Almost as part of our national culture, we like telling ourselves that we are the ‘little red dot’, that we have ‘no natural resources’, and ‘no hinterland’, and therefore we are right to make decisions based on paranoia. We ‘cannot afford to lose’, and we ‘worked extremely hard to get to where we are’. So it is probably not strange that these ideas are part of the regular diet of school going children, part of the enculturation process of becoming a Singaporean.
I am not here to quarrel about these apparently sacred values; for better or worse, these ideas have worked their way into the foundational narrative of the country. What I want is to consider what might happen to individuals, classrooms, and schools when risk aversion and a desire for control of outcomes become fundamental classroom values.
Consider, for instance, Elaine and her classmates (all pseudonyms), from Able Secondary*. They were learning to design artefacts that would be socially meaningful. At the same time as other teams were moving on and starting to prototype their projects, Elaine and her team had just trashed their fourth idea. Through a gradual process, Elaine continually convinced her teammates: no, this is terrible; it will not work; and what’s the point of it anyway?
When my colleagues and I spoke to her, we realised Elaine was not some severely pessimistic person; to some extent, her objections were not misplaced. Rather, she had high standards, and, sensing that conditions were not helping her achieve her standards, she had decided not to try, rather than risk failure and waste time and effort.
Curious, we started asking her classmates about their approach to risk and failure. We found they were receiving contradictory messages from the school and their parents. While some rare teachers tried to encourage students to take risks and try new things, almost all other teachers and parents instead embodied a certain anxiety, and taught them the importance of academic success—whatever the means.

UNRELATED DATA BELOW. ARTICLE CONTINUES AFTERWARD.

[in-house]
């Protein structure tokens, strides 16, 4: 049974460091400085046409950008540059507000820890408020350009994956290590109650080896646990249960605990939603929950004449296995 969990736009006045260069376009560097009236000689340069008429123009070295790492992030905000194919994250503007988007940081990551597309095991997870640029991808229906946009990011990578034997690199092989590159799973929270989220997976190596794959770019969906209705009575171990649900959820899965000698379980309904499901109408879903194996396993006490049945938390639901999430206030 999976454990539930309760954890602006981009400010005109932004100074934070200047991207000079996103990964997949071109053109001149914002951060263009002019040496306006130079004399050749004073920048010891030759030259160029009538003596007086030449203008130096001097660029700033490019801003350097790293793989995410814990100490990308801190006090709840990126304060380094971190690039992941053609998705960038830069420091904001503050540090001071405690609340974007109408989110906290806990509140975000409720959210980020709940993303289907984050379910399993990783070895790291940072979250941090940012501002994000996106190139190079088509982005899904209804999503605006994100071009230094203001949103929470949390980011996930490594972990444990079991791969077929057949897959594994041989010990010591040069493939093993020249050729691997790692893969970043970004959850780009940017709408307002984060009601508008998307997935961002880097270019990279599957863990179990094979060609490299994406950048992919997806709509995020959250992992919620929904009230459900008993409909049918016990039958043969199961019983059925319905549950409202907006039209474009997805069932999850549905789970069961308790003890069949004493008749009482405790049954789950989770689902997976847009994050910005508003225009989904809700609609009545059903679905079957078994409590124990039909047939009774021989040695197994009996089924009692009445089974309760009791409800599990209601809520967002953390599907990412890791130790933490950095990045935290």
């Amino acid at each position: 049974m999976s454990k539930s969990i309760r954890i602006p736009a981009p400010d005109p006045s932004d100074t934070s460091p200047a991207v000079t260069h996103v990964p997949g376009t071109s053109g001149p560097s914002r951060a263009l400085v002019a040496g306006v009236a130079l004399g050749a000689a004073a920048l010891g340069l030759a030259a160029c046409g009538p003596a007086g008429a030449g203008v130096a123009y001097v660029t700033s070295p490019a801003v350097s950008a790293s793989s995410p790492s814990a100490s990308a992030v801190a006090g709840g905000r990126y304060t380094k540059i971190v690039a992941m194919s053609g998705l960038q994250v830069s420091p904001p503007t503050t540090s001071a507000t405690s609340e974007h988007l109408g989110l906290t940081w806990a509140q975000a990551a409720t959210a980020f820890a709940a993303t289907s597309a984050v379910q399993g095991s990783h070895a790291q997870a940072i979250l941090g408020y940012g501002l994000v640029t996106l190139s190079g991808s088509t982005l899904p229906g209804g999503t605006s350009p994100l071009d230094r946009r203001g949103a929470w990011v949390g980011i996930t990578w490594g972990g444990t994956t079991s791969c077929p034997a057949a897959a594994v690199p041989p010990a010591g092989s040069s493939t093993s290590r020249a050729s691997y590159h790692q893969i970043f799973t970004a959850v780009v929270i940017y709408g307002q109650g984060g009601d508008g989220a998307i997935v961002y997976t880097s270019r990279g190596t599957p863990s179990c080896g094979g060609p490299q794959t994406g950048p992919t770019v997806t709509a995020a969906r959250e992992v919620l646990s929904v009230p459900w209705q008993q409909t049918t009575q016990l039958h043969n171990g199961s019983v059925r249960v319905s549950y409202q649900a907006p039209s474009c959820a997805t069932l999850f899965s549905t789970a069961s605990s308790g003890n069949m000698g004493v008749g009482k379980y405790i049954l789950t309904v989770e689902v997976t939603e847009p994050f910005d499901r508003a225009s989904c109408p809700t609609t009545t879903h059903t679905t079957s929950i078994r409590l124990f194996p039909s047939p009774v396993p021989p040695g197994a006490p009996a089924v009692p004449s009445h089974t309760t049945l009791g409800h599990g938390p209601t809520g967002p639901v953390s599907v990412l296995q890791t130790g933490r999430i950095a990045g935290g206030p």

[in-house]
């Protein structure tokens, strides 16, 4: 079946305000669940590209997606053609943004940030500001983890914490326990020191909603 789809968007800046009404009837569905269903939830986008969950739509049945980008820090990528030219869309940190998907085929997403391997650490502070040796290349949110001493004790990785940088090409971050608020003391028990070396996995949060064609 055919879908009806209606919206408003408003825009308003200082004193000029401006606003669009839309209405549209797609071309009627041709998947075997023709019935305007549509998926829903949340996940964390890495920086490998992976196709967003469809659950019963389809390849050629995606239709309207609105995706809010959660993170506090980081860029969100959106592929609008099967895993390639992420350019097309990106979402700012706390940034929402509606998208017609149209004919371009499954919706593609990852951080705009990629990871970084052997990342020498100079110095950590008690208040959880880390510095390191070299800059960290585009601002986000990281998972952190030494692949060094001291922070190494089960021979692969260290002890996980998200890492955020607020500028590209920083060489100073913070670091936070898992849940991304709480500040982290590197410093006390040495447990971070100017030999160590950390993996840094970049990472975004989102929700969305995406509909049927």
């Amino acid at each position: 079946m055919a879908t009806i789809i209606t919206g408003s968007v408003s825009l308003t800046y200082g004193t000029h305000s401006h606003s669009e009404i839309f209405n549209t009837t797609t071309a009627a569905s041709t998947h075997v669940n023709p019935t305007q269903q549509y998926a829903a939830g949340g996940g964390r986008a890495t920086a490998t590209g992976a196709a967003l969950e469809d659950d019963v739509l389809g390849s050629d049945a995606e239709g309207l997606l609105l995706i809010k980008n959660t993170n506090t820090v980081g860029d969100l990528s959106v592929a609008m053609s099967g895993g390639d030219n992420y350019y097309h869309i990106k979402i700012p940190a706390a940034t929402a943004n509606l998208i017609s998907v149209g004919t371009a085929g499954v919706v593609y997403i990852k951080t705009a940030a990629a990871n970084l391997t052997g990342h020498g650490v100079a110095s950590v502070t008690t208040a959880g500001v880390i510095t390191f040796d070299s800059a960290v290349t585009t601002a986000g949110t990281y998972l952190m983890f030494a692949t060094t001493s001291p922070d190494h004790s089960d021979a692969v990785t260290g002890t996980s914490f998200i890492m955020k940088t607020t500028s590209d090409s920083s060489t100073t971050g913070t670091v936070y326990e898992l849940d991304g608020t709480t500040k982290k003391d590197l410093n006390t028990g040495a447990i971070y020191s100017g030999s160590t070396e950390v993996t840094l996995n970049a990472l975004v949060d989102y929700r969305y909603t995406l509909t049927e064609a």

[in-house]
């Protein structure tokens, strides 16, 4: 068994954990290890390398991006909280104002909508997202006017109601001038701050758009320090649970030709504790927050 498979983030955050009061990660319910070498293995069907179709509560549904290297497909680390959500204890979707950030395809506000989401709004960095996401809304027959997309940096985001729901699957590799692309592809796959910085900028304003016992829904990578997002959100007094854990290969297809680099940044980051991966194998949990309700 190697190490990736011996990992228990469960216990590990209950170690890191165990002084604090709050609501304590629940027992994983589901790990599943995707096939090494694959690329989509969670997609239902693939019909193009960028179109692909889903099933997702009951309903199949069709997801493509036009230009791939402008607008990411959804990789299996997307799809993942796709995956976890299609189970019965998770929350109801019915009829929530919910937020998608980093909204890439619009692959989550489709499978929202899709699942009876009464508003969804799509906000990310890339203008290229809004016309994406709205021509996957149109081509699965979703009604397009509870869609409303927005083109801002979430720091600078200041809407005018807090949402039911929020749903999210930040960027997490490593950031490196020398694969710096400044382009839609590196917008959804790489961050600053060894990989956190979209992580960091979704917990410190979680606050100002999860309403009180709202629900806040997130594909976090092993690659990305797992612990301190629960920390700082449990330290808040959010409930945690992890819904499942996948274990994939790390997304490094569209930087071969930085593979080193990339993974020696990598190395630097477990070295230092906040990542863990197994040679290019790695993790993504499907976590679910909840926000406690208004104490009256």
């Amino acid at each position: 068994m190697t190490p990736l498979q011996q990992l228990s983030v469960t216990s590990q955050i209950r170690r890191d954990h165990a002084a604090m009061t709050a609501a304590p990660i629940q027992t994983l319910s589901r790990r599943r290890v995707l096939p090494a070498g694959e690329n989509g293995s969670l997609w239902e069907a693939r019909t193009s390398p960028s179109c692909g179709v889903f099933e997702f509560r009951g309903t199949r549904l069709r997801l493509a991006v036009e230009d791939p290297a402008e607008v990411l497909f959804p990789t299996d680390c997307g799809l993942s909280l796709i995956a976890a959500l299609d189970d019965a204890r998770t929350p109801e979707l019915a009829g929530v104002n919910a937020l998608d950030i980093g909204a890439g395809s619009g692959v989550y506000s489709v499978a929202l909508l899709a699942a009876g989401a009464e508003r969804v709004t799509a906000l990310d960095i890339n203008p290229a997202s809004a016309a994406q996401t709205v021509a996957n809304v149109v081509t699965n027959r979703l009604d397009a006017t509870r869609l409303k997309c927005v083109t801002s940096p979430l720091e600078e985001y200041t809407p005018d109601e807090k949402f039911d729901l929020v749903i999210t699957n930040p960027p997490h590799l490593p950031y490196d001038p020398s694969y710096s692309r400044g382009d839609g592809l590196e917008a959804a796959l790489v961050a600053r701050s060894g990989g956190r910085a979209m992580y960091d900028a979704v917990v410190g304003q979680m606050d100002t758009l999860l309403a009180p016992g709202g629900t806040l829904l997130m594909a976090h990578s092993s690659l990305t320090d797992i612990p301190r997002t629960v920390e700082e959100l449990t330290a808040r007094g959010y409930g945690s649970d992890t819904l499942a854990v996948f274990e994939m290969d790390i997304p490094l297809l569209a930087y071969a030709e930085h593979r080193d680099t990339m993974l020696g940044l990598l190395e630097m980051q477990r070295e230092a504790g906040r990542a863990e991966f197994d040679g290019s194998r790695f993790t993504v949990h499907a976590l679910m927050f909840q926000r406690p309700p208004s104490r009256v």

In the pursuit of high standards, their school penalised students for attempting non-standard interpretations of literature texts. Marie, who had joined the school for its excellent reputation for dance, was ready to quit dancing after three years because she got tired of continually being told her performance was ‘only worth 67 marks’.
When I asked teachers if they’d like to participate in research projects, few would consider the disruption positively. One of them even asked why she should consider our alternative since she could directly tell students about the topic, and take less than half the time we proposed.
One positive outcome of the collective effort of our teachers, students, and parents is that we have been enjoying a long string of success in international comparisons of school systems. The Programme for International Student Assessment (PISA), publishing its results every three years, has Singapore leading the tables for several decades now. We seem to be doing well. But that may not be the whole picture.
What happens when we expect excellence, and especially when we have narrow definitions of excellence or achievement? In the face of these anxieties, is it not surprising that we begin to optimise for known results, attempt to control everything and reduce our exposure to risk?
The Asian Development Bank commissioned a study on creative productivity in 2014. Measured in terms of patents, copyrights, and other economic outcomes of creative ventures, Singapore did respectably well, at 6th in a field of 22 Asian economies (plus the US and Finland for comparison).